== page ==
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The anti-austerity fightback continued in Greece this week as a 24-hour strike called by the unions ended in violence on the streets. The strike was called in response to the government’s new attempt at an austerity package designed to reduce the budget deficit, and ended in violent chaos.

The action on Wednesday (11th) was the latest episode after a months of riots (see SchNEWS 752), with multiple clashes between cops and an up-for-it public, sick of bearing the brunt of some of the toughest austerity measures in Europe, coupled with police brutality and oppression.

Apart from Athens, where five separate marches were making tracks in the city’s suburbs, demonstrations took place in another thirteen major cities. Tens of thousands took to the streets in Athens alone.

There was a news blackout. Greek Indymedia was down for 24 hours; the Government had forced the site to shut down due to fears of incitement. The site has been under constant close scrutiny by the authorities for some time.

Dozens were injured. At least 3 protesters have undergone medical operations. Yiannis K, a 30-year-old attacked by police in Athens remains in a critical condition with two serious head injuries, and is still in a medically induced coma. He was assaulted by police whilst in a block, the attack  unprovoked. The cops threw gas and stun grenades into the crowd whilst striking people with their batons. According to medical reports he was battered with an object that was not a police baton;  sources from Greek Indymedia state it may have been a fire extinguisher. A statement was issued by Nikaia Hospital condemning police brutality and the Greek Government, bearing witness to the scores of citizens assaulted after justifiably reacting.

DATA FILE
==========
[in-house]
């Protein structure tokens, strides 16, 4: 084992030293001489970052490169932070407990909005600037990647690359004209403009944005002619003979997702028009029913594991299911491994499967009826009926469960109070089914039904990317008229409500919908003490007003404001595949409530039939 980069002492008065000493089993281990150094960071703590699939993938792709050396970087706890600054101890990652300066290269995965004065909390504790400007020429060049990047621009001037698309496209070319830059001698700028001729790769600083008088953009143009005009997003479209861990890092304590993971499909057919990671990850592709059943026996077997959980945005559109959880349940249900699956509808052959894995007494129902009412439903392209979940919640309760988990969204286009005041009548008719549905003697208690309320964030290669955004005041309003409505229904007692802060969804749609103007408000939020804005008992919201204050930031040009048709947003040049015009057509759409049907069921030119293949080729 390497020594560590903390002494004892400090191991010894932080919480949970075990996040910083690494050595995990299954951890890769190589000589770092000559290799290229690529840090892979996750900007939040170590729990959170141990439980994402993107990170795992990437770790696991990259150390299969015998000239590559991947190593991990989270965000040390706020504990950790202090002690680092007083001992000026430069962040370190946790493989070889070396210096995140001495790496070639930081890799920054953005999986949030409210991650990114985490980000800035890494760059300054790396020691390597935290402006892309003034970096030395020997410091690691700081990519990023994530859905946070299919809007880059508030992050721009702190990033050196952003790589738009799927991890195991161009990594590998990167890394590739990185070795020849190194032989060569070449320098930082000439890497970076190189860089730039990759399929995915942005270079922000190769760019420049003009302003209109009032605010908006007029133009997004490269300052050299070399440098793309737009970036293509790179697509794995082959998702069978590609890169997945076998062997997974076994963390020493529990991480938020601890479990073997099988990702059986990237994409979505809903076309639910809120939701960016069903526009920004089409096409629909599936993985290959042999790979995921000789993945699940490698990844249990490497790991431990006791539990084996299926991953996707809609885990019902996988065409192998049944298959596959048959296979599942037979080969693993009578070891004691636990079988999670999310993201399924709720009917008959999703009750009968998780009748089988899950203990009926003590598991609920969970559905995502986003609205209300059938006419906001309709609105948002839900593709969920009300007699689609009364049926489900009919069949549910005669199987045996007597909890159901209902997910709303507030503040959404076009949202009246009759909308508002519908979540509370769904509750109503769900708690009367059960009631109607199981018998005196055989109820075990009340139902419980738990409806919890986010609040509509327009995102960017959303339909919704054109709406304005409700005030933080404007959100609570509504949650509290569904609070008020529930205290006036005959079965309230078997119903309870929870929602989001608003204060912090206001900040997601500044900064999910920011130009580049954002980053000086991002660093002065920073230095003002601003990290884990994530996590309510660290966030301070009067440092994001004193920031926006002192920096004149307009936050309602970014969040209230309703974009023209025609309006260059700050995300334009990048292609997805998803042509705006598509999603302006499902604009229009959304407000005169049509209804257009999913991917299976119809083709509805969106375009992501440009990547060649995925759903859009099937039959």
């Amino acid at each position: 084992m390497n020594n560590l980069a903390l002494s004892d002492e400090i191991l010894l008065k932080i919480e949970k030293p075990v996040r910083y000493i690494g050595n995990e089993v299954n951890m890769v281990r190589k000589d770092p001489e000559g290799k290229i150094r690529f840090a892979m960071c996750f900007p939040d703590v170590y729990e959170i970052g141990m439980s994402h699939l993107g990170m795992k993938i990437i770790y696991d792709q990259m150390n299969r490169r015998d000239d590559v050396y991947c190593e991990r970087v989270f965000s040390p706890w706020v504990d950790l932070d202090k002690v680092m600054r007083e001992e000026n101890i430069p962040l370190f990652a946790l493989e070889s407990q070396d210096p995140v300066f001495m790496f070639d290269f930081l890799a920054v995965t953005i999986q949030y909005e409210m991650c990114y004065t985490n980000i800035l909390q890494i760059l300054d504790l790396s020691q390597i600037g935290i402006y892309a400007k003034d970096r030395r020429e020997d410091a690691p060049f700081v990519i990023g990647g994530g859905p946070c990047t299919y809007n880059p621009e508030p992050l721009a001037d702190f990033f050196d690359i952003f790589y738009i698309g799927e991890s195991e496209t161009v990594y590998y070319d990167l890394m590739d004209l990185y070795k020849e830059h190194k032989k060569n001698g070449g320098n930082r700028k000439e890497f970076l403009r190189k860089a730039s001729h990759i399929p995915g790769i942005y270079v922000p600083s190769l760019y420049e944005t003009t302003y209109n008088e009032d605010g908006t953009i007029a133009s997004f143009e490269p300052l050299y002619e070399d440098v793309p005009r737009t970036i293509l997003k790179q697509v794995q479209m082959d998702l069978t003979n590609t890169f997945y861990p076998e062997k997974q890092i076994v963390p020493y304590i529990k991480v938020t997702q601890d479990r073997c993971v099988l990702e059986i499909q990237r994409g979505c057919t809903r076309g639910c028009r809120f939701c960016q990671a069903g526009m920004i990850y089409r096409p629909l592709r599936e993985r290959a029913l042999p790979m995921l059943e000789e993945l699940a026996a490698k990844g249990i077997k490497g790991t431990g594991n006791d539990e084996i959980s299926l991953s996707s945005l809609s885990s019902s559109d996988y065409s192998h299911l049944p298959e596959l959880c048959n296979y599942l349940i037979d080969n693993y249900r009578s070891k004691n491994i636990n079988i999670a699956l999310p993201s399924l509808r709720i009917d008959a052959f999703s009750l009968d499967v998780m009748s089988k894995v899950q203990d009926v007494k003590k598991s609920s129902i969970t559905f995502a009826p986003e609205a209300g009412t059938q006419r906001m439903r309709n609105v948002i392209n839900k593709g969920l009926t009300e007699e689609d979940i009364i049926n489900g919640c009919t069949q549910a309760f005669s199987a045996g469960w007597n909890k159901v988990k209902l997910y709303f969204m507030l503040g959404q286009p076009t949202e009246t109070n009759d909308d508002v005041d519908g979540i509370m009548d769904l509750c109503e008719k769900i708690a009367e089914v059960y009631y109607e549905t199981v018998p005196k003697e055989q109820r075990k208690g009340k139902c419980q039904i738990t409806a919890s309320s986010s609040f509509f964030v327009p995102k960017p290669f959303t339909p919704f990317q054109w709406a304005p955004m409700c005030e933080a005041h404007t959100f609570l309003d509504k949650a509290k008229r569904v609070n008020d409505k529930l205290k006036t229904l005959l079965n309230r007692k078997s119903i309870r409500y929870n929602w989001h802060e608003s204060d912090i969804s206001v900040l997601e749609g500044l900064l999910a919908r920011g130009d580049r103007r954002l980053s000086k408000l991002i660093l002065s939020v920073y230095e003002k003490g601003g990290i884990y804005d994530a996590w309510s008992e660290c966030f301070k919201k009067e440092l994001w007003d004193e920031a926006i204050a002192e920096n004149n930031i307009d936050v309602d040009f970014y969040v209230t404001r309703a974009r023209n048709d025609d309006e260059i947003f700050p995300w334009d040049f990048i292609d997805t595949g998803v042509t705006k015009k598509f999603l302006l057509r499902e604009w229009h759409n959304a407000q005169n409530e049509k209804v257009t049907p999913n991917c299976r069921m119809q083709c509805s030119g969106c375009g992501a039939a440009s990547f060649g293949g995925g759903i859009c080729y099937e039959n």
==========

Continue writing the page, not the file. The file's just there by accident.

Villa Amalias, an anarchist squat in Athens, was attacked by police around 8pm local time. Events began to unfold when people in the squat realised there was a group of neo-nazis (40 strong) assailing migrants near by. They left the squat to aid the people being attacked. Clashes ensued and when police appeared they attempted to push the anarchists back to the Villa. In the early hours of Thursday(12th) a Bangladeshi migrant was assassinated. Mainstream media claim this was a fascist attack, at time of print this remains unconfirmed. One Pakistani family then had their house fire-bombed.

More fierce collisions - between antifascists and migrants on one side, and fascists and riot police on the other - then exploded across the capital on Thursday. There was another attempt by Nazis to strike Villa Amalias, but it was successfully defended. The riot police used tear gas to help the Nazis escape. As the Greek state is tightening its leash, ripple effects are hitting society and claiming innocent victims due to social problems created by the Government’s measures.

Emergency anarchist assemblies were called for 6pm on the day of the General Strike to discuss police attacks and possible actions. Protesters occupied the University of Athens on Thursday morning and erected loudspeakers on the University square to inform people about police brutality and call for anti-police demonstrations. The building is to be a centre of information and a base of operations for counter actions.

* There is a call out for solidarity action outside of Greece to take place between 13th-15th May.


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